Meanwhile, the fight over the report's release has already begun, with six House Democratic committee chairmen penning a letter to Barr on Friday making clear their "expectation that the Department of Justice will release to their public the report Special Counsel Mueller submits to you -- without delay and to the maximum extent permitted by law." Mueller is required to submit a report to the Attorney General upon the conclusion of his investigation; Barr can then decide how much of that report is made available to Congress and to the public.
In a Sunday interview on ABC's "This Week," House Intelligence Committee chairman Adam Schiff (D-CA) threatened to "subpoena the report" and "bring Bob Mueller in to testify before Congress" if the special counsel's findings are not made public.
What you may have missed this weekend...
China talks: "President Trump delayed his own deadline to increase tariffs on Chinese goods on Sunday as his administration continues a monthslong effort to persuade Beijing to make significant structural changes to its economy that have so far proved elusive." (New York Times)
Climate panel: "The White House plans to create an ad hoc group of select federal scientists to reassess the government’s analysis of climate science and counter conclusions that the continued burning of fossil fuels is harming the planet, according to three senior administration officials." (Washington Post)
Manafort sentencing memo: "For over a decade, Paul Manafort 'repeatedly and brazenly violated the law,' according to a redacted sentencing memo released Saturday by special counsel Robert Mueller's office. The document added that his behavior 'remarkably went unabated even after indictment.'" (NBC News)
UN Ambassador nominee: "President Donald Trump on Friday night announced he will nominate current Ambassador to Canada Kelly Knight Craft as his next United Nations ambassador." (Politico)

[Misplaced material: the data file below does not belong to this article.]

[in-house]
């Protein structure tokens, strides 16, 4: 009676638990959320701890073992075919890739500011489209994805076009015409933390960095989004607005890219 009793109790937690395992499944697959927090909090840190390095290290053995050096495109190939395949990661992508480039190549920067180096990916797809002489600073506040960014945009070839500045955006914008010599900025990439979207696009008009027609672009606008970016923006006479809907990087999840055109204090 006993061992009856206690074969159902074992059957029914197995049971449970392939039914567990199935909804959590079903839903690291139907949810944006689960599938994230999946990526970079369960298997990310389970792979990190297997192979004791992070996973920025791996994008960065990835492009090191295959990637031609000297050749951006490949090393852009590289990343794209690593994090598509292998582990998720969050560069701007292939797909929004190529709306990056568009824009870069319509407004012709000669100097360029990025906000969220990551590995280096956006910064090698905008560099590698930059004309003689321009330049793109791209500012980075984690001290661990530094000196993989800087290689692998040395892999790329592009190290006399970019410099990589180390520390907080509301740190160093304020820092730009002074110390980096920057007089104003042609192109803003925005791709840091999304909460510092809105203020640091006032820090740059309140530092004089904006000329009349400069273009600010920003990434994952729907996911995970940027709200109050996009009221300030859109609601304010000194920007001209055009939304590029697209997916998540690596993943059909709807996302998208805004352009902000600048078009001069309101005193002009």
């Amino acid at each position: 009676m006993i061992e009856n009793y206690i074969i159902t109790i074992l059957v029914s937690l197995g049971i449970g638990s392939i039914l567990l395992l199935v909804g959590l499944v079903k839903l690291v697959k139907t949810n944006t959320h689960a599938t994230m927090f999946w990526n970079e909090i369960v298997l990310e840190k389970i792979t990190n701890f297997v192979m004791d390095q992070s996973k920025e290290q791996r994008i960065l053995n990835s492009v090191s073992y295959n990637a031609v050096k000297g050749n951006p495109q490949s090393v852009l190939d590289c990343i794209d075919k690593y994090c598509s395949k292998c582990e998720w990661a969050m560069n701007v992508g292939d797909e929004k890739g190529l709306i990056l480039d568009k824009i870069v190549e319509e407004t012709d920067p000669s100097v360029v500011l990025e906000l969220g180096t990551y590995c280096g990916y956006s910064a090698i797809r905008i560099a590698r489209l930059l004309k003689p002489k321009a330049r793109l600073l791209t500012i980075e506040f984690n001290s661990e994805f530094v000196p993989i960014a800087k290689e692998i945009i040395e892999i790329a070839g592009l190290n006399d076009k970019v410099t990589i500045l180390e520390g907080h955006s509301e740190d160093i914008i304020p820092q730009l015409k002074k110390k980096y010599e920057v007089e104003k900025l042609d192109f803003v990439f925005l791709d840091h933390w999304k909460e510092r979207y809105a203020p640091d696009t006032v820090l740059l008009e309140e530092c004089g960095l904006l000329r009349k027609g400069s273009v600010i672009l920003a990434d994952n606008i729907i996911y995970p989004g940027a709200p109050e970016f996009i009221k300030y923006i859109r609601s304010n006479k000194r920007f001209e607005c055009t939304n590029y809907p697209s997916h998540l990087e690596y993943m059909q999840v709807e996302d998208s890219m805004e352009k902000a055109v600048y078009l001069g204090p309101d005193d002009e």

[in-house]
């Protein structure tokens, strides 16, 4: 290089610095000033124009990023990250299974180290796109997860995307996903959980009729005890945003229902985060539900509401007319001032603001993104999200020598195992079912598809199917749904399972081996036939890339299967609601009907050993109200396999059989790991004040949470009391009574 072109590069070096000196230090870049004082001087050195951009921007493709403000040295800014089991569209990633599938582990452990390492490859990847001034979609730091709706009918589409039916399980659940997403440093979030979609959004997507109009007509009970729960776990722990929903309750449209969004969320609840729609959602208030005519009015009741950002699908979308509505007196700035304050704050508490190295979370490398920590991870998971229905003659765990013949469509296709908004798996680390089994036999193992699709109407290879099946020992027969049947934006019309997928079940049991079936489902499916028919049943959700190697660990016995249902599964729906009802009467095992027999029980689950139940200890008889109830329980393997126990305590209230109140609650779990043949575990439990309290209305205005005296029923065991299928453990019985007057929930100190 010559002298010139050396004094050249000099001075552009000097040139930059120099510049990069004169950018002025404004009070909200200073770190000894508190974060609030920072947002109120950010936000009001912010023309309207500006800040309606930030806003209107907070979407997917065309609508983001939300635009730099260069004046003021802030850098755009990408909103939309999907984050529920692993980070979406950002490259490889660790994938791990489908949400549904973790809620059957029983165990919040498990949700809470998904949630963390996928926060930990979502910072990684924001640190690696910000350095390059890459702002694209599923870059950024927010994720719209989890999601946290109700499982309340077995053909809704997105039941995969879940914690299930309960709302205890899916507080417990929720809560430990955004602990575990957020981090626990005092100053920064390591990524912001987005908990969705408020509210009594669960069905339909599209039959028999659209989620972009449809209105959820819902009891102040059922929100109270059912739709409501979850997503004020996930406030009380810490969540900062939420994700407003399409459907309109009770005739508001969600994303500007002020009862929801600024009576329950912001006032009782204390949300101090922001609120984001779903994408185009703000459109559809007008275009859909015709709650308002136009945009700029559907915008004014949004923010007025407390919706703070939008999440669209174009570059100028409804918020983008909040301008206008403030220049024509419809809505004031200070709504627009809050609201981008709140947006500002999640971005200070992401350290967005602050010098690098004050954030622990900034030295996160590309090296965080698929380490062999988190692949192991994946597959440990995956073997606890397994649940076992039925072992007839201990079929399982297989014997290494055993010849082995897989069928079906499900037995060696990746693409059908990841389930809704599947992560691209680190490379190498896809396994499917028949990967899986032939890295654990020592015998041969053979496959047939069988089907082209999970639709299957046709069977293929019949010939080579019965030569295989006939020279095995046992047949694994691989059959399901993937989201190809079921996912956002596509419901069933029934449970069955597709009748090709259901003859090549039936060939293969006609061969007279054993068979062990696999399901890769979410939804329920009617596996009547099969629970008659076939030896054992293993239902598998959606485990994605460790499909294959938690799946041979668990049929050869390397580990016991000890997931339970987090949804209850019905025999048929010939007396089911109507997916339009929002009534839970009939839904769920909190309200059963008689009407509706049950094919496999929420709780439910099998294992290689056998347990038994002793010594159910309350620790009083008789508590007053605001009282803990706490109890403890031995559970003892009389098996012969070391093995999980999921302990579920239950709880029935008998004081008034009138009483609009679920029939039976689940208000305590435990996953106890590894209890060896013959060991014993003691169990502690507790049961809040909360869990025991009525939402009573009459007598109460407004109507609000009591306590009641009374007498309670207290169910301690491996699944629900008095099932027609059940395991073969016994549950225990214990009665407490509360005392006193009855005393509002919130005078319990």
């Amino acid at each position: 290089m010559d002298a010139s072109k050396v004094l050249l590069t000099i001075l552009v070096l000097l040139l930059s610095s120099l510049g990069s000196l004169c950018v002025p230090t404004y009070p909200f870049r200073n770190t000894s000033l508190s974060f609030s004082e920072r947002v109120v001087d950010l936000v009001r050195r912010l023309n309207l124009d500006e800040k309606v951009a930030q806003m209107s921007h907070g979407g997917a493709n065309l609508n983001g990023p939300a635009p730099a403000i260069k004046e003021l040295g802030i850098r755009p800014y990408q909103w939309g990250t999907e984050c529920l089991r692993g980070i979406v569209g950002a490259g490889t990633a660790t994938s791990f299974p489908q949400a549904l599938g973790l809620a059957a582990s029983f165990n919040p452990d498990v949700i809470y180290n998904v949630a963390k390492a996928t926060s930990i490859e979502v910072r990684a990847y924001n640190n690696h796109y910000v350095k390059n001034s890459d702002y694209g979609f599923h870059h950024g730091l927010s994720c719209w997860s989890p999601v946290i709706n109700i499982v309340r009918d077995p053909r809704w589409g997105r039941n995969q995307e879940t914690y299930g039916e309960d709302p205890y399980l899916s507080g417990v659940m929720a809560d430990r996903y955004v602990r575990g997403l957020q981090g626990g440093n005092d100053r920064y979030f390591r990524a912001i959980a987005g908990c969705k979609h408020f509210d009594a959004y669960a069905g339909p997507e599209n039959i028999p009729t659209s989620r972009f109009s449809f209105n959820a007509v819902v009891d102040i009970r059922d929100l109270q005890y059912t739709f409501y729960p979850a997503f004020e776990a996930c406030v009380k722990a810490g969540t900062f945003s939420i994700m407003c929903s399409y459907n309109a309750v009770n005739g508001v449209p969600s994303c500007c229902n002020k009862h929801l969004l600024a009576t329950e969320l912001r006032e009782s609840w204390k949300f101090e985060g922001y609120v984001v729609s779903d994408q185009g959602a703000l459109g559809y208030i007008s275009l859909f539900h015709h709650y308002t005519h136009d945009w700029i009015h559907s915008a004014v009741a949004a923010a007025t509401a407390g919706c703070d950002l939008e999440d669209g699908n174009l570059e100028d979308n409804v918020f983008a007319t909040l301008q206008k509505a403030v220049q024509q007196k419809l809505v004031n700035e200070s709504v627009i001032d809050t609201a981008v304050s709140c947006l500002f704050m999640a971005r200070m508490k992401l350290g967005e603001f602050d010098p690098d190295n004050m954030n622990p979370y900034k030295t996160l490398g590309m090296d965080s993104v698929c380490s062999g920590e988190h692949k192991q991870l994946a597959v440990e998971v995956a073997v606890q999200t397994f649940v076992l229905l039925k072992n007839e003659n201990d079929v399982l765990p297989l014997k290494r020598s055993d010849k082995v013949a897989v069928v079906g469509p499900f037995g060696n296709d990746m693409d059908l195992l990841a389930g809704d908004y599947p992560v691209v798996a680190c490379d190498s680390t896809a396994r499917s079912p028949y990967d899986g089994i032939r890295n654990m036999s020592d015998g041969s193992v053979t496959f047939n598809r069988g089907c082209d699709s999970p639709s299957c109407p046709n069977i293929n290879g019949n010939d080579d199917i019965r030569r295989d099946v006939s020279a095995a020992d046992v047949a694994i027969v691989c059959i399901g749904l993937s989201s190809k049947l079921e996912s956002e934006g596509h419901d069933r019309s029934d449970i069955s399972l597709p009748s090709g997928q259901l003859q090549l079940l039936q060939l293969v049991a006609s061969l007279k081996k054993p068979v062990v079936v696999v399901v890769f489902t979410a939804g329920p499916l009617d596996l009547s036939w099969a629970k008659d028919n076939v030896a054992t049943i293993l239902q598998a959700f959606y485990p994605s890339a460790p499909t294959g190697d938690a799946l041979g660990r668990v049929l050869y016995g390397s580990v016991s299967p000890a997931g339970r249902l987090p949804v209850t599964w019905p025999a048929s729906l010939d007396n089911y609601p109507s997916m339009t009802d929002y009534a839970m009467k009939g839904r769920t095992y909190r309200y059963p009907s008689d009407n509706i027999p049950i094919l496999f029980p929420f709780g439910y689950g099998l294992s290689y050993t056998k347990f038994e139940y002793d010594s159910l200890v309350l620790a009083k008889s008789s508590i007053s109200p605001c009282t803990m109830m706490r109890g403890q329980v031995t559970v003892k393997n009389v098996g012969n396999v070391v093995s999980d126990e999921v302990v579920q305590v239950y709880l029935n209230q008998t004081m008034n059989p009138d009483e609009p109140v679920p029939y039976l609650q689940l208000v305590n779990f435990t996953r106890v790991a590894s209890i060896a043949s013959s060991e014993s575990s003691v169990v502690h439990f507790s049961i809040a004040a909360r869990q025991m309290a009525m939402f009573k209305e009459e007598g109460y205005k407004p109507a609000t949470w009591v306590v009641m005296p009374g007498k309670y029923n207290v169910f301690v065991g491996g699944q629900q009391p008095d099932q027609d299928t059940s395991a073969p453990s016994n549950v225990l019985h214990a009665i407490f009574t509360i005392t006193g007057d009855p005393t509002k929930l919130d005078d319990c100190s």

White House schedule
POTUS: At 8:30 a.m., President Trump participates in a "business session" with U.S. governors. At 12:10 p.m., the president will depart the White House for Joint Base Andrews; at 12:30 p.m., he will take off for Hanoi.
VP: At 3:25 a.m., Vice President Mike Pence departed Washington, D.C. for Bogota, Colombia. At 9 a.m., the vice president arrives in Bogota. At 9:55 a.m., he meets with Colombian President Iván Duque. At 10:15 a.m., he meets with Duque and Juan Guaidó, the Venezuelan opposition leader who has been declared Interim President of Venezuela by the National Assembly.
At 10:30 a.m., Vice President Pence delivers remarks to the Lima Group, a 14-country organization established to mediate the crisis in Venezuela. According to McClatchy, in his remarks, Pence will call for embattled Venezuelan president Nicolas Maduro to step down in favor of Guaidó.
At 11:35 a.m., Pence meets with Venezuelan migrant families. At 1:20 p.m., he departs Bogota, arriving in D.C. at 6:40 p.m.
As noted by Axios, both President Trump and Vice President Pence will be overseas at the same time for about five hours today, a rare (but not unprecedented) occurrence.
Senate: The Senate convenes at 3 p.m. today. Following the prayer and pledge, Sen. Deb Fischer (R-NE) will deliver Washington's Farewell Address, continuing a Senate tradition stretching back to 1862. Following the address, the Senate will resume consideration of S.311, the Born-Alive Abortion Survivors Protection Act, which would require newborns who survive failed abortions to receive medical care. The chamber will hold a procedural vote on the bill, requiring 60 "yeas," at 5:30 p.m. If the vote fails, the Senate will hold a vote advancing the nomination of Eric D. Miller to be a U.S. Circuit Judge for the Ninth Circuit.
House: The House meets for a pro forma session at 9 a.m. today. No votes are expected.
Supreme Court schedule
The Supreme Court hears oral arguments today in Manhattan Community Access Corp. v. Halleck, a case involving free speech and public-access television channels. The justices will also release orders from their Friday conference at 9:30 a.m.
*All times Eastern